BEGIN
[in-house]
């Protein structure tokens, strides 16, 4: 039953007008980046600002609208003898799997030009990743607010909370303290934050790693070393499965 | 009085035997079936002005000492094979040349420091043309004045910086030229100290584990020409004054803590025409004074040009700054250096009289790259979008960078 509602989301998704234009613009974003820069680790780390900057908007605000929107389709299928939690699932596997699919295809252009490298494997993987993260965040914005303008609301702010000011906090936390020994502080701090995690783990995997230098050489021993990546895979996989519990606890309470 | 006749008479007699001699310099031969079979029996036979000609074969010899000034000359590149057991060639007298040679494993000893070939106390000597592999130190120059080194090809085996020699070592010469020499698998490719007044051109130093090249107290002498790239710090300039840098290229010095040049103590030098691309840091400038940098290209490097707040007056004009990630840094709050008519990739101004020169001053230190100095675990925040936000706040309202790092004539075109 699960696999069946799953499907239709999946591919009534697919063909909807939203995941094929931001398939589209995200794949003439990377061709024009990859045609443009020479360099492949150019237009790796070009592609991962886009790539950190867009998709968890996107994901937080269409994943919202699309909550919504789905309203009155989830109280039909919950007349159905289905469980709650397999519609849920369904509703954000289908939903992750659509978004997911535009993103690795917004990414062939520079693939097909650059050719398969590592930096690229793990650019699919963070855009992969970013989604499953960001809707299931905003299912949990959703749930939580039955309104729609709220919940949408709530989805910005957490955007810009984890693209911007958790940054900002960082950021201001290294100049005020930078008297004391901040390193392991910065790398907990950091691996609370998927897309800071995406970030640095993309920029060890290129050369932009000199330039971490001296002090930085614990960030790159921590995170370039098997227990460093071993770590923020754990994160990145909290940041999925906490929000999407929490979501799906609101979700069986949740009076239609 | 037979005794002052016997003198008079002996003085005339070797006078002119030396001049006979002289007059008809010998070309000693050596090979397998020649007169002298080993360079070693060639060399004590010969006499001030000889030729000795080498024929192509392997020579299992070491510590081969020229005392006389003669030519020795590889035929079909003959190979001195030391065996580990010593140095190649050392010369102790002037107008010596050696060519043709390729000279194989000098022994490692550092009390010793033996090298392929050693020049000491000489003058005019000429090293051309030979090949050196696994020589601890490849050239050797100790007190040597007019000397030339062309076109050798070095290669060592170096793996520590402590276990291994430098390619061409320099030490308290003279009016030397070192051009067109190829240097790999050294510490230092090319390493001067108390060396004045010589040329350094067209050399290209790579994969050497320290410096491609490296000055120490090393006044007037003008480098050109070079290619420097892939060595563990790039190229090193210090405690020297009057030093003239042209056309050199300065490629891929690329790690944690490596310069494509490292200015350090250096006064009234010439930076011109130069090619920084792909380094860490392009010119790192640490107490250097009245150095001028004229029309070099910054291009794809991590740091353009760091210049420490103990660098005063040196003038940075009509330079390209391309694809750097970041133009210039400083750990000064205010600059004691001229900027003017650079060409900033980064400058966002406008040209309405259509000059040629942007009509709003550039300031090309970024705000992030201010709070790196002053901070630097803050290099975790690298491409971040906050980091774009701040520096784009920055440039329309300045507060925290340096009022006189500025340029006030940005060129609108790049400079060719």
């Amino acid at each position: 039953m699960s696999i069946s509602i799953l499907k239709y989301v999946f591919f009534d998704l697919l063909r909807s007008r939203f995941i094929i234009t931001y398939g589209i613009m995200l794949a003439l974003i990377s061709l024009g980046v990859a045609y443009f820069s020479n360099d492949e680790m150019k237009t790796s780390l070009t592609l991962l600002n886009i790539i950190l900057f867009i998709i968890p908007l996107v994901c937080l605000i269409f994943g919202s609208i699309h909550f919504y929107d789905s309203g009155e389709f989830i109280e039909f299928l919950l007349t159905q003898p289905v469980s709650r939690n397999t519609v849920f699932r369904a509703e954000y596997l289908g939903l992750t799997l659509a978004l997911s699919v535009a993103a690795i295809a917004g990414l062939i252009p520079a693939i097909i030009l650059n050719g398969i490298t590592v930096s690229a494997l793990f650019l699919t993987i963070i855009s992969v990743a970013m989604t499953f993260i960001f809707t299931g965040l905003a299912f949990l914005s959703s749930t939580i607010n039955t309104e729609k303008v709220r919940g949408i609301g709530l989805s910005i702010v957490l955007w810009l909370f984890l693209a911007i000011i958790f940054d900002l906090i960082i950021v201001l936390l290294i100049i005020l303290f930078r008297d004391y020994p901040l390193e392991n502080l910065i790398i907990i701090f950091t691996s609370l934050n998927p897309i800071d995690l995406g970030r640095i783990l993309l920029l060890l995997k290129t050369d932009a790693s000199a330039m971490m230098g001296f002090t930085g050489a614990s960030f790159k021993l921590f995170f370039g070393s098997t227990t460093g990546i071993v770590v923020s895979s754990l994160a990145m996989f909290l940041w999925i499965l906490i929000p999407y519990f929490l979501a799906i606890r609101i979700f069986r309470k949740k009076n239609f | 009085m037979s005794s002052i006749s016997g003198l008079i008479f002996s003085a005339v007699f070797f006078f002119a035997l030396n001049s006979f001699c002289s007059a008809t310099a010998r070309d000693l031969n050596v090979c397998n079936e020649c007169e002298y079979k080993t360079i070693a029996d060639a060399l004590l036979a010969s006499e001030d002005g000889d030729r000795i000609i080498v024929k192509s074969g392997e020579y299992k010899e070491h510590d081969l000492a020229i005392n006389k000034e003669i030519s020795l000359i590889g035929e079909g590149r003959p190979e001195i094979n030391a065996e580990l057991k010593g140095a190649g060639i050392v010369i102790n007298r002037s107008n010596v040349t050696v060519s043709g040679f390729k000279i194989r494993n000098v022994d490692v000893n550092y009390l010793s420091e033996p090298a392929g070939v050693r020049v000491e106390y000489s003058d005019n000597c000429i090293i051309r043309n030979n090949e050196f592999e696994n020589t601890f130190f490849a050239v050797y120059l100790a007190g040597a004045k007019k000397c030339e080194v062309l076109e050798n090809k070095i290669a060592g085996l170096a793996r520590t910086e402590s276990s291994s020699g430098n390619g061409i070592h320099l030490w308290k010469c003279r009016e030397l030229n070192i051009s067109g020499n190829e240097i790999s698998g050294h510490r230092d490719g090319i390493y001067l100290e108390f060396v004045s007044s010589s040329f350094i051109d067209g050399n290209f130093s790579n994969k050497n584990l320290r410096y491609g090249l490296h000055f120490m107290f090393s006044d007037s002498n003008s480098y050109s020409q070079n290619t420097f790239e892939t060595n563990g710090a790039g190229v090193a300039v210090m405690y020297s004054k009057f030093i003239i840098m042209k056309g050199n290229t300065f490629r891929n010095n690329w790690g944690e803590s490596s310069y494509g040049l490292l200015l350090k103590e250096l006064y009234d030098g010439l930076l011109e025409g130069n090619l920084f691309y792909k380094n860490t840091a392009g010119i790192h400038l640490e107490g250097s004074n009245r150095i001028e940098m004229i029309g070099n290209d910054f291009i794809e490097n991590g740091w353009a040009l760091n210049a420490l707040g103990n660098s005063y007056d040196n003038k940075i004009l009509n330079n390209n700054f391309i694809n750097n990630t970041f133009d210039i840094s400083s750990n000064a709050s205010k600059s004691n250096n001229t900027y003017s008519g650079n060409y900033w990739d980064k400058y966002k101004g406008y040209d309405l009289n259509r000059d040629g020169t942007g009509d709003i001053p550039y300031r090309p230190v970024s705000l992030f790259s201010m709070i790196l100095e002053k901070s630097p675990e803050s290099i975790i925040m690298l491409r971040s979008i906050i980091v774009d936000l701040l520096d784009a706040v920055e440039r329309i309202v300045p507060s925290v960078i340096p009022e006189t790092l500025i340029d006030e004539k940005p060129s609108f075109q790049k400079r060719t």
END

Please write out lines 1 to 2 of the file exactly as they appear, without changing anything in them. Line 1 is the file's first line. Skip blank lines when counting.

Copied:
[in-house]
């Protein structure tokens, strides 16, 4: 039953007008980046600002609208003898799997030009990743607010909370303290934050790693070393499965 | 009085035997079936002005000492094979040349420091043309004045910086030229100290584990020409004054803590025409004074040009700054250096009289790259979008960078 509602989301998704234009613009974003820069680790780390900057908007605000929107389709299928939690699932596997699919295809252009490298494997993987993260965040914005303008609301702010000011906090936390020994502080701090995690783990995997230098050489021993990546895979996989519990606890309470 | 006749008479007699001699310099031969079979029996036979000609074969010899000034000359590149057991060639007298040679494993000893070939106390000597592999130190120059080194090809085996020699070592010469020499698998490719007044051109130093090249107290002498790239710090300039840098290229010095040049103590030098691309840091400038940098290209490097707040007056004009990630840094709050008519990739101004020169001053230190100095675990925040936000706040309202790092004539075109 699960696999069946799953499907239709999946591919009534697919063909909807939203995941094929931001398939589209995200794949003439990377061709024009990859045609443009020479360099492949150019237009790796070009592609991962886009790539950190867009998709968890996107994901937080269409994943919202699309909550919504789905309203009155989830109280039909919950007349159905289905469980709650397999519609849920369904509703954000289908939903992750659509978004997911535009993103690795917004990414062939520079693939097909650059050719398969590592930096690229793990650019699919963070855009992969970013989604499953960001809707299931905003299912949990959703749930939580039955309104729609709220919940949408709530989805910005957490955007810009984890693209911007958790940054900002960082950021201001290294100049005020930078008297004391901040390193392991910065790398907990950091691996609370998927897309800071995406970030640095993309920029060890290129050369932009000199330039971490001296002090930085614990960030790159921590995170370039098997227990460093071993770590923020754990994160990145909290940041999925906490929000999407929490979501799906609101979700069986949740009076239609 | 037979005794002052016997003198008079002996003085005339070797006078002119030396001049006979002289007059008809010998070309000693050596090979397998020649007169002298080993360079070693060639060399004590010969006499001030000889030729000795080498024929192509392997020579299992070491510590081969020229005392006389003669030519020795590889035929079909003959190979001195030391065996580990010593140095190649050392010369102790002037107008010596050696060519043709390729000279194989000098022994490692550092009390010793033996090298392929050693020049000491000489003058005019000429090293051309030979090949050196696994020589601890490849050239050797100790007190040597007019000397030339062309076109050798070095290669060592170096793996520590402590276990291994430098390619061409320099030490308290003279009016030397070192051009067109190829240097790999050294510490230092090319390493001067108390060396004045010589040329350094067209050399290209790579994969050497320290410096491609490296000055120490090393006044007037003008480098050109070079290619420097892939060595563990790039190229090193210090405690020297009057030093003239042209056309050199300065490629891929690329790690944690490596310069494509490292200015350090250096006064009234010439930076011109130069090619920084792909380094860490392009010119790192640490107490250097009245150095001028004229029309070099910054291009794809991590740091353009760091210049420490103990660098005063040196003038940075009509330079390209391309694809750097970041133009210039400083750990000064205010600059004691001229900027003017650079060409900033980064400058966002406008040209309405259509000059040629942007009509709003550039300031090309970024705000992030201010709070790196002053901070630097803050290099975790690298491409971040906050980091774009701040520096784009920055440039329309300045507060925290340096009022006189500025340029006030940005060129609108790049400079060719």